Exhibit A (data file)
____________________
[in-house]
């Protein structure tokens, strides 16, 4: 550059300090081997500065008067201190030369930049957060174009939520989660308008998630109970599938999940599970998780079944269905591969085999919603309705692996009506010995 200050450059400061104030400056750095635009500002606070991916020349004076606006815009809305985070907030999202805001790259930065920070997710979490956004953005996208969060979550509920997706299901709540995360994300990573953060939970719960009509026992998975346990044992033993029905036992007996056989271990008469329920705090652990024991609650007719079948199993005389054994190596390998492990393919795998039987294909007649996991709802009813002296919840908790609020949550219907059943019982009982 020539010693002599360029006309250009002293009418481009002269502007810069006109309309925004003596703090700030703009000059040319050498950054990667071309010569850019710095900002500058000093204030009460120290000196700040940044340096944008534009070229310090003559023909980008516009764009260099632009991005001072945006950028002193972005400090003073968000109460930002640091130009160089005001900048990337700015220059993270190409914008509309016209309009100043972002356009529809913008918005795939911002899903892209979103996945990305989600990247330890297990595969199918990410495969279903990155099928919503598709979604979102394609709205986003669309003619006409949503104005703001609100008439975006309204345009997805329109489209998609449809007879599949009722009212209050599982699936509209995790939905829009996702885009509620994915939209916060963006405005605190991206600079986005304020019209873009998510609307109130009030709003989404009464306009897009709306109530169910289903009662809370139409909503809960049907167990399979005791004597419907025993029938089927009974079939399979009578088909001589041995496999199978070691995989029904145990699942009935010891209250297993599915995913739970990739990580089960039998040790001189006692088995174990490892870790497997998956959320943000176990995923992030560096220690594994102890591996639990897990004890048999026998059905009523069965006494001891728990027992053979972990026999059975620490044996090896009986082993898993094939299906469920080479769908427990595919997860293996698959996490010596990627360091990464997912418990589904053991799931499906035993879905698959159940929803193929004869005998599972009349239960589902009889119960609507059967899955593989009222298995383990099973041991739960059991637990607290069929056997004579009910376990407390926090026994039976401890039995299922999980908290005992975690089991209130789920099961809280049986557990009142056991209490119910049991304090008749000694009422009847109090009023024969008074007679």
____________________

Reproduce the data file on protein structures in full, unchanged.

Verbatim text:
[in-house]
């Protein structure tokens, strides 16, 4: 550059300090081997500065008067201190030369930049957060174009939520989660308008998630109970599938999940599970998780079944269905591969085999919603309705692996009506010995 200050450059400061104030400056750095635009500002606070991916020349004076606006815009809305985070907030999202805001790259930065920070997710979490956004953005996208969060979550509920997706299901709540995360994300990573953060939970719960009509026992998975346990044992033993029905036992007996056989271990008469329920705090652990024991609650007719079948199993005389054994190596390998492990393919795998039987294909007649996991709802009813002296919840908790609020949550219907059943019982009982 020539010693002599360029006309250009002293009418481009002269502007810069006109309309925004003596703090700030703009000059040319050498950054990667071309010569850019710095900002500058000093204030009460120290000196700040940044340096944008534009070229310090003559023909980008516009764009260099632009991005001072945006950028002193972005400090003073968000109460930002640091130009160089005001900048990337700015220059993270190409914008509309016209309009100043972002356009529809913008918005795939911002899903892209979103996945990305989600990247330890297990595969199918990410495969279903990155099928919503598709979604979102394609709205986003669309003619006409949503104005703001609100008439975006309204345009997805329109489209998609449809007879599949009722009212209050599982699936509209995790939905829009996702885009509620994915939209916060963006405005605190991206600079986005304020019209873009998510609307109130009030709003989404009464306009897009709306109530169910289903009662809370139409909503809960049907167990399979005791004597419907025993029938089927009974079939399979009578088909001589041995496999199978070691995989029904145990699942009935010891209250297993599915995913739970990739990580089960039998040790001189006692088995174990490892870790497997998956959320943000176990995923992030560096220690594994102890591996639990897990004890048999026998059905009523069965006494001891728990027992053979972990026999059975620490044996090896009986082993898993094939299906469920080479769908427990595919997860293996698959996490010596990627360091990464997912418990589904053991799931499906035993879905698959159940929803193929004869005998599972009349239960589902009889119960609507059967899955593989009222298995383990099973041991739960059991637990607290069929056997004579009910376990407390926090026994039976401890039995299922999980908290005992975690089991209130789920099961809280049986557990009142056991209490119910049991304090008749000694009422009847109090009023024969008074007679």